Circumlocution is the use of more words than necessary, or of evasive words, in order to circle around a meaning and to avoid being direct. “Then weigh what loss your honor may sustain / If with too credent ear you list his songs / Or lose your heart or your chaste treasure open / To his unmastered importunity. / Fear it, Ophelia; fear it, my dear sister.” Hamlet. 1.3.33. See also ambage, amplification, euphemism, and periphrasis.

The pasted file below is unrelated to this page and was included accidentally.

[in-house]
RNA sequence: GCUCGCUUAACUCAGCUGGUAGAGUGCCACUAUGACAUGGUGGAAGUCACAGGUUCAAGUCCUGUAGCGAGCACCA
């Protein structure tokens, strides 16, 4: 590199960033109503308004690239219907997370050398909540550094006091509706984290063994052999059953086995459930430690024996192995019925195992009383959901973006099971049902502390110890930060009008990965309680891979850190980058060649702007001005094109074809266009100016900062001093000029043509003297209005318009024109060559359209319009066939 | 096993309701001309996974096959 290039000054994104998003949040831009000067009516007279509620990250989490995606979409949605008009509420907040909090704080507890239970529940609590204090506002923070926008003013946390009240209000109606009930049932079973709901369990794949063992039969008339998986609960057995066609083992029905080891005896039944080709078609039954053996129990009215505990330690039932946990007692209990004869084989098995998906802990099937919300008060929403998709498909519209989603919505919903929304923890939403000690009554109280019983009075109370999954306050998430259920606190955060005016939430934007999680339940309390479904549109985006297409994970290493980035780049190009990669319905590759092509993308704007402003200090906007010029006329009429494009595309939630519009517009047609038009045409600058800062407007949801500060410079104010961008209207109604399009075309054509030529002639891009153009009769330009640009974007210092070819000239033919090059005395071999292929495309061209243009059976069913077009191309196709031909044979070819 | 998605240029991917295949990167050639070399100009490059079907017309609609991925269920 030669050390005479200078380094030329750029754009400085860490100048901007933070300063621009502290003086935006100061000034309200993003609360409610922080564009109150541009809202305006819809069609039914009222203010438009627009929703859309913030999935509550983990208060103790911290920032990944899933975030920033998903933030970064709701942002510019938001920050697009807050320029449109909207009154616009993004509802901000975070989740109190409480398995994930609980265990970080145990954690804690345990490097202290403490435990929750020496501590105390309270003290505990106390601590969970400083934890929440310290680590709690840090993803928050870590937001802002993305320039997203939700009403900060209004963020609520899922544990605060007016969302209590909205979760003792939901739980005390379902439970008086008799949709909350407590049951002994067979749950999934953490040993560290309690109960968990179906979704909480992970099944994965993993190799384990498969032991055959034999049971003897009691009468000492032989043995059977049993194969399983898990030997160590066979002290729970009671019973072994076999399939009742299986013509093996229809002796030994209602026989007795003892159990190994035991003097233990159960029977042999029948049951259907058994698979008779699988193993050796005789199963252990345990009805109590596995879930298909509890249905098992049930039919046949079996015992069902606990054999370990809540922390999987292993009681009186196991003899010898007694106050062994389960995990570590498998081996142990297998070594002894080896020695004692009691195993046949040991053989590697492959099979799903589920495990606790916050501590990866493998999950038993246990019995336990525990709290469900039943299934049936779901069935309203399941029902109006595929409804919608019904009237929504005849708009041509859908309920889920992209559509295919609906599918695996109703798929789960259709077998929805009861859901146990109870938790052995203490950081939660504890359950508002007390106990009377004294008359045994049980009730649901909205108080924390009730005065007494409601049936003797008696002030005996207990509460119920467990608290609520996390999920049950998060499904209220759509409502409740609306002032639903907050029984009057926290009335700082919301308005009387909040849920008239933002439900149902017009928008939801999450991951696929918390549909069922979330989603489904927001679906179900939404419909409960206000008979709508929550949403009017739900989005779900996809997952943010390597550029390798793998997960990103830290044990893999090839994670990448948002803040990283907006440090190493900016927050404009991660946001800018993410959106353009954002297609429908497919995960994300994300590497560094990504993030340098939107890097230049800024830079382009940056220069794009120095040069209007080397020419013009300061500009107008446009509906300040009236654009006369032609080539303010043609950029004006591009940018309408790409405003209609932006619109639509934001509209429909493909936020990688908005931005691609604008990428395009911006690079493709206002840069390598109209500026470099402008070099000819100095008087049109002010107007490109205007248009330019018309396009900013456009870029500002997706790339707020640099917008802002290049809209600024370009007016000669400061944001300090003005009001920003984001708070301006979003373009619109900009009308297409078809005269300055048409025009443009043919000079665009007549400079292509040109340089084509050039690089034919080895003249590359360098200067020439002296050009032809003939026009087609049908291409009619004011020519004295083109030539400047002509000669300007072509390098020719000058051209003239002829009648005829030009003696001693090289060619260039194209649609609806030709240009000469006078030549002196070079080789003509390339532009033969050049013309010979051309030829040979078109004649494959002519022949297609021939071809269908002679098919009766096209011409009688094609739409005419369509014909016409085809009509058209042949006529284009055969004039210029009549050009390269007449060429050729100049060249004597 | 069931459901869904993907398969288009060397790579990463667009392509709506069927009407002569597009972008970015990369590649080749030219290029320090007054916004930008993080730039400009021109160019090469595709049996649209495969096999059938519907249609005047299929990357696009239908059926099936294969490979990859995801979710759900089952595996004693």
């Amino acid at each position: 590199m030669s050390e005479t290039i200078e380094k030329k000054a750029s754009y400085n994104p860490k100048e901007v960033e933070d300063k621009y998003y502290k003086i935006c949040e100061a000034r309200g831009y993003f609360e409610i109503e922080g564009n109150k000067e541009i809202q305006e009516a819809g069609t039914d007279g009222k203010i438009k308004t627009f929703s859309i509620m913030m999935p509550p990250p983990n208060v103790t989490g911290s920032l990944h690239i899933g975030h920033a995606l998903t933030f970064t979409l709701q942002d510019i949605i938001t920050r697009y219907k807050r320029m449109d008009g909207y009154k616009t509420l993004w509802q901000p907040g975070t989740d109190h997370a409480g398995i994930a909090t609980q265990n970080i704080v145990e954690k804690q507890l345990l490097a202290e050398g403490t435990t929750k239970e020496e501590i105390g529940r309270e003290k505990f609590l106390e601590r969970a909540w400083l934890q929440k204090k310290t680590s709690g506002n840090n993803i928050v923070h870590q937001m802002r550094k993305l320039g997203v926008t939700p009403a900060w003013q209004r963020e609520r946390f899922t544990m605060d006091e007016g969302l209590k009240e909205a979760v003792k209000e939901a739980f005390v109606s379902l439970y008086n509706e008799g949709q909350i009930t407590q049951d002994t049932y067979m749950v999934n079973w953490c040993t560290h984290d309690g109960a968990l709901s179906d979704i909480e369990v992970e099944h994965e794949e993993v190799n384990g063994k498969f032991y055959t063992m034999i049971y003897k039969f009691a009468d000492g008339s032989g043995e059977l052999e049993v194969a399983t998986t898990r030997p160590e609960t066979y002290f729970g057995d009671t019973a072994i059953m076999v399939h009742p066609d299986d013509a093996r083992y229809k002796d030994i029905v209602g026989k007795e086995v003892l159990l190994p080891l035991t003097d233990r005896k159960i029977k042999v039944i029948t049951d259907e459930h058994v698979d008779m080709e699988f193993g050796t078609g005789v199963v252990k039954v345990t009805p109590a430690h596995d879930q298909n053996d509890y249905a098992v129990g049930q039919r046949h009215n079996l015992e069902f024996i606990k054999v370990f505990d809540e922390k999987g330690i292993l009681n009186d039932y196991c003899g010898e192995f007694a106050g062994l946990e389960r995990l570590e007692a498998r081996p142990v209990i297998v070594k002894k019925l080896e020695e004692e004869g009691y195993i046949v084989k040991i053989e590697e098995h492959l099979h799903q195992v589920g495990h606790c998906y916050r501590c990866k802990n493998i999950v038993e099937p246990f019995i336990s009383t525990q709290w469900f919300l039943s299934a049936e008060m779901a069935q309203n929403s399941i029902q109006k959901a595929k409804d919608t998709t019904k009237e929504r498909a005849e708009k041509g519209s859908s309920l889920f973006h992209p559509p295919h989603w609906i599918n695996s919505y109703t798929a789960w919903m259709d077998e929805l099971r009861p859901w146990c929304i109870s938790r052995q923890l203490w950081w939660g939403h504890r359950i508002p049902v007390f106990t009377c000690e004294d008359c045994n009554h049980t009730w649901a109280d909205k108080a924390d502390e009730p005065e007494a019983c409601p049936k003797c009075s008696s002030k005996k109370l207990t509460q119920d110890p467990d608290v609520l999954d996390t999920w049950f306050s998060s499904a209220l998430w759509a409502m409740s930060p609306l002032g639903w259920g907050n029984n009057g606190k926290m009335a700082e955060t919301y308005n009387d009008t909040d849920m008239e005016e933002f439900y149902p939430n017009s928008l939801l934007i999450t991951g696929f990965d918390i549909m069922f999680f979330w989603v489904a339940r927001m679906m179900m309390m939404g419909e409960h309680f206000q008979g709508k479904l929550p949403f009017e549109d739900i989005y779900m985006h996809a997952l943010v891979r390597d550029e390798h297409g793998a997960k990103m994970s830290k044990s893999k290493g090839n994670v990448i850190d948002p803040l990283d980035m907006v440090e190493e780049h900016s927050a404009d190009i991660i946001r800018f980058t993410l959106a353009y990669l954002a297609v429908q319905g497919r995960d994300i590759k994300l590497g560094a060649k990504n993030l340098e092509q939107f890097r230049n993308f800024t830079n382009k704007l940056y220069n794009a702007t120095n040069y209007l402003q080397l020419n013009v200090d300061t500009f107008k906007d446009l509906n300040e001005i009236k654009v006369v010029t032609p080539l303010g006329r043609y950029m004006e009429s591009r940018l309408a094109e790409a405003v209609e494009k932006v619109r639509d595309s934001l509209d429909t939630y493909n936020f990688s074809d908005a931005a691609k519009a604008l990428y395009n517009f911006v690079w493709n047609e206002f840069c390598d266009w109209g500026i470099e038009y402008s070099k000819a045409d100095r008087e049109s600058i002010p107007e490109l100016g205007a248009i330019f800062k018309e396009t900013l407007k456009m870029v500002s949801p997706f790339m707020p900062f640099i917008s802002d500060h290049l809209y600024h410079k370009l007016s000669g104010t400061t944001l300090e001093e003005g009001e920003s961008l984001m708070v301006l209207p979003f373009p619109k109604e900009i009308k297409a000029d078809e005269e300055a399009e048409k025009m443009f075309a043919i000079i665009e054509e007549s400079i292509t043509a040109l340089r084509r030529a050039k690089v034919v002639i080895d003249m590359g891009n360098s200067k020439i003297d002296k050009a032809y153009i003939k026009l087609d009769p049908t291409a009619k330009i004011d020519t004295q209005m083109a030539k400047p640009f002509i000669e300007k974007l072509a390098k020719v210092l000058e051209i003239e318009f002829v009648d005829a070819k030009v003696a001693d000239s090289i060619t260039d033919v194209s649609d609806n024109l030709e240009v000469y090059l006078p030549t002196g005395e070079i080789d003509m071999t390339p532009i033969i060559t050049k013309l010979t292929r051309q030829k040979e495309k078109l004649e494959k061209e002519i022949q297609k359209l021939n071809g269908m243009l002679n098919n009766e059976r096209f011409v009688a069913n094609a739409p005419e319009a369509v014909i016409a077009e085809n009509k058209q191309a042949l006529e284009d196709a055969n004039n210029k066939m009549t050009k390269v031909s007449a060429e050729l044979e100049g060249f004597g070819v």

Quotes including the Figure of Speech Circumlocution
For Hamlet, and the trifling of his favor,
Hold it a fashion and a toy in blood,Hendiadys & Synecdoche
A violet in the youth of primy nature,Metaphor
Forward, not permanent, sweet, not lasting,
Hendiadys & MetaphorThe perfume and suppliance of a minute,
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